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Oscar
February 10th, 2014, 03:54 AM
Hi,

It is a bit off-topic as regards to Vintage Computing, but for the homebrewers among us this is, I think, a pretty spectacular development: using a plotter with conductive-ink pen to homebrew PCBs.

See here (link) (http://www.heise.de/hardware-hacks/meldung/Paperduino-Gedruckter-Arduino-auf-Papier-2106948.html) - the video at 3:20 shows the idea in practice.

May not be perfect, but I can't wait to build a basic CP/M machine this way...

Regards,

Oscar.

Chuck(G)
February 10th, 2014, 05:03 AM
I posted this (http://www.vintage-computer.com/vcforum/showthread.php?40185-Print-your-own-PCBs-kickstarter) back in November. I wonder what the difference is.

Oscar
February 10th, 2014, 06:53 AM
Chuck,


I posted this (http://www.vintage-computer.com/vcforum/showthread.php?40185-Print-your-own-PCBs-kickstarter) back in November. I wonder what the difference is.

Ah. Well, one difference is that I missed that post...

But this one is simpler I think. It's just a quick-drying conductive-ink pen coming to market. And someone then managed to wedge it in to a normal plotter. Apparently, the pen is good enough to really plot reliable traces.


Regards,

Oscar.

Chuck(G)
February 10th, 2014, 08:51 AM
PCB trace silver repair pens have been around for ages. Here's an example (http://www.chemtronics.com/c-275-circuitworks-conductive-pens-and-inks.aspx). Not the cheapest way to go--and I don't think the Maker product will make double- or multi-sided PCBs very simple. I wonder what the lifetime of the product is--silver is reactive with hydrogen sulfide present in the air (it's what causes your silverware to tarnish).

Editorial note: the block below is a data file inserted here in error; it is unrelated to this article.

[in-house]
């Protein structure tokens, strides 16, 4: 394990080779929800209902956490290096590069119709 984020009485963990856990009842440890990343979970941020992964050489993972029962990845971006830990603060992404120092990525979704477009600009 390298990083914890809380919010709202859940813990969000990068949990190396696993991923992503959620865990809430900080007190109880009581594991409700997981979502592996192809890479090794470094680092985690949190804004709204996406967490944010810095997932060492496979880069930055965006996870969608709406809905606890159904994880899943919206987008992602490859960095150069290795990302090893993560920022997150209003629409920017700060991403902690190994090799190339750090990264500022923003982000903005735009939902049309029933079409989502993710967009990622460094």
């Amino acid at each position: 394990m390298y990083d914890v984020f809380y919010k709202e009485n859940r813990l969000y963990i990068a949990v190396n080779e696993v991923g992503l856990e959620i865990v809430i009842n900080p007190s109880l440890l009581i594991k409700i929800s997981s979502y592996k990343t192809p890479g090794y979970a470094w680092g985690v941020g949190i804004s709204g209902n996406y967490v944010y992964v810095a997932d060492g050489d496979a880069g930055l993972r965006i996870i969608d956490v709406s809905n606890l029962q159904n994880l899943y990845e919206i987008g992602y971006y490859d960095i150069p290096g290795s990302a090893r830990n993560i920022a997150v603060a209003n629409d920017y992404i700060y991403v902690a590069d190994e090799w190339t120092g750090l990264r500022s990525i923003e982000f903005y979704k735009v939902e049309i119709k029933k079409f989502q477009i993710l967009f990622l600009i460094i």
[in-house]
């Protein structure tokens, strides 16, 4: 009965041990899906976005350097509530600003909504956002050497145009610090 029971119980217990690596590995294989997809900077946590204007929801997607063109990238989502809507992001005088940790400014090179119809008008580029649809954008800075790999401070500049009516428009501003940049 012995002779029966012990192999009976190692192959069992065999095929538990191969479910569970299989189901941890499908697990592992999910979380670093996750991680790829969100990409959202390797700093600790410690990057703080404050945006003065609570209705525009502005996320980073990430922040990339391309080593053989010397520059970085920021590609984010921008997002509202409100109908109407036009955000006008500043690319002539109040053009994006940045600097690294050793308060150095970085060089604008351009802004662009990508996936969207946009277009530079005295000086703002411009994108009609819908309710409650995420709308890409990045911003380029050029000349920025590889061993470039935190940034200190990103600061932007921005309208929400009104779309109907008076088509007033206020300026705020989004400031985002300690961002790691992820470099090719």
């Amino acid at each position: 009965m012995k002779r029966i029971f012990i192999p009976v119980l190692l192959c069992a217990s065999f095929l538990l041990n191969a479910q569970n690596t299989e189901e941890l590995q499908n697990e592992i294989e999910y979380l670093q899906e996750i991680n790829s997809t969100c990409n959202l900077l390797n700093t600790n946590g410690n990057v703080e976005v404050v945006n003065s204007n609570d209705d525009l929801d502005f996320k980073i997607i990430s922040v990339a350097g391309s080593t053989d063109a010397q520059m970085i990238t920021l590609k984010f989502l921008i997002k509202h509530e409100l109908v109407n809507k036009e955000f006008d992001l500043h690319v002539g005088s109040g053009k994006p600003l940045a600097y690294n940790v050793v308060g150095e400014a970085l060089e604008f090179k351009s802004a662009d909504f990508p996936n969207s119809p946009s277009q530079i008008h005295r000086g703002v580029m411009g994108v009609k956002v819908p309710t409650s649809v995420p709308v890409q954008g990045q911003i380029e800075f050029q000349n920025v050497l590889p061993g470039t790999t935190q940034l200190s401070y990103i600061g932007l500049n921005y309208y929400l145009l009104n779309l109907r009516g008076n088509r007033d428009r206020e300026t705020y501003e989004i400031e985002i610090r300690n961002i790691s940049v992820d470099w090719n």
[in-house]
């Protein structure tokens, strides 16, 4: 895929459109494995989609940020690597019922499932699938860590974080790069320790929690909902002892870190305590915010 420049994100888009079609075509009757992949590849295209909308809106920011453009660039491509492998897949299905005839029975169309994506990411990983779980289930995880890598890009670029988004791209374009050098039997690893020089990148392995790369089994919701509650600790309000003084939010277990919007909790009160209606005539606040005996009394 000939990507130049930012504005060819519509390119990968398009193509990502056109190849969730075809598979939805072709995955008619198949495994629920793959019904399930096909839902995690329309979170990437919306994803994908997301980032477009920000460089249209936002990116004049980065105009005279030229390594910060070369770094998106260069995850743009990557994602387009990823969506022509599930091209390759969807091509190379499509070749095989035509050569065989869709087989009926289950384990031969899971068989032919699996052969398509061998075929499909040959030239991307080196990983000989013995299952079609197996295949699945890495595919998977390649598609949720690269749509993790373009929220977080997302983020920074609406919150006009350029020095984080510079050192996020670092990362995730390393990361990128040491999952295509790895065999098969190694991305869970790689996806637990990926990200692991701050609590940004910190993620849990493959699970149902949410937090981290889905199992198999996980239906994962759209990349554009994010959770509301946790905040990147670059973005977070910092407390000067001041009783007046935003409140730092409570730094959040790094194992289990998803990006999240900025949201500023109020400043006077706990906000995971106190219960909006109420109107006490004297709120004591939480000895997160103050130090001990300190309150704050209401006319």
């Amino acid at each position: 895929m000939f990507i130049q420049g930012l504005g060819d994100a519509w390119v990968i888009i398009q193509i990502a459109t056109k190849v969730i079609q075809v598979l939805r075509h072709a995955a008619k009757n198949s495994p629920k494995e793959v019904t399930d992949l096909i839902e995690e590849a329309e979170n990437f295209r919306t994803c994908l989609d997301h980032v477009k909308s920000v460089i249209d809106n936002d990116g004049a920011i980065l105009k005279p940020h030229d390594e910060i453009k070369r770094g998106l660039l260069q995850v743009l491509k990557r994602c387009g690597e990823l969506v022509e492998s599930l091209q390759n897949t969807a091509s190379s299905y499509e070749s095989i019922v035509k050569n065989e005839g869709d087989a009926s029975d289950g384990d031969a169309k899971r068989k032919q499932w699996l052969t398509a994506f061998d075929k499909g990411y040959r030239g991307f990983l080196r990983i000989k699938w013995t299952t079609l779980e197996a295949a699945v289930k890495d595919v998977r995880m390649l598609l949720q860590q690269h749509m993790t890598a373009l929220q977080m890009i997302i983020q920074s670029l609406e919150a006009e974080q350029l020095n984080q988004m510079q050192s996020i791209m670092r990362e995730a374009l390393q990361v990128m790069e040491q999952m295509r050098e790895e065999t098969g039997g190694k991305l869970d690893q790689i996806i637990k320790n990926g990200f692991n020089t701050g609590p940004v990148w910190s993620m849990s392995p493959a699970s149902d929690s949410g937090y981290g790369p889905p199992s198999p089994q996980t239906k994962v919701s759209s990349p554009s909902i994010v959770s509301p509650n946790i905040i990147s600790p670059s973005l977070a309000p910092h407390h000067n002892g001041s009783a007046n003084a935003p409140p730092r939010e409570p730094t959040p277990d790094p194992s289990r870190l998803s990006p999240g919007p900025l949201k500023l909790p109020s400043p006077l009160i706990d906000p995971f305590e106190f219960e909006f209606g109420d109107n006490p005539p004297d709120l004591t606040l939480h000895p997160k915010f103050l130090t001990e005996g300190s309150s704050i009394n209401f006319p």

Stone
February 10th, 2014, 09:08 AM
--silver is reactive with hydrogen sulfide present in the air (it's what causes your silverware to tarnish).It and the Oxygen that is also in the air! :-)

Chuck(G)
February 10th, 2014, 11:16 AM
Yes, but not so much the oxygen as the sulfur in the air. Silver sulfide is what Jeeves spends his time polishing off. Compare silverware or other silverplate when stored in a cupboard in Moose Jaw to one stored in a similar cupboard Galveston (or in a house where a lot of beans is consumed). The Galveston-stored silver tarnishes much, much faster.

Silver sulfide (http://en.wikipedia.org/wiki/Silver_sulfide)

Stone
February 10th, 2014, 01:09 PM
The Oxygen is a partner with the hydrogen sulfide (http://simple.wikipedia.org/wiki/Silver(I)_sulfide)

Chuck(G)
February 10th, 2014, 08:21 PM
Sort of--but what you see is mostly silver sulfide. Drop an egg yolk on some clean sliver and watch the reaction with the sulfur.

Stone
February 11th, 2014, 03:19 AM
Yes, of course, but without the Oxygen there can be no reaction to form the silver sulfide. :-) Oxygen is an integral part of this reaction. Chemistry is not usually WYSIWYG!

Chuck(G)
February 11th, 2014, 08:30 AM
Well sure--but it's the sulfide that gets left behind, not the oxide. Maybe I wasn't speaking clearly--and I apologize if that's the case.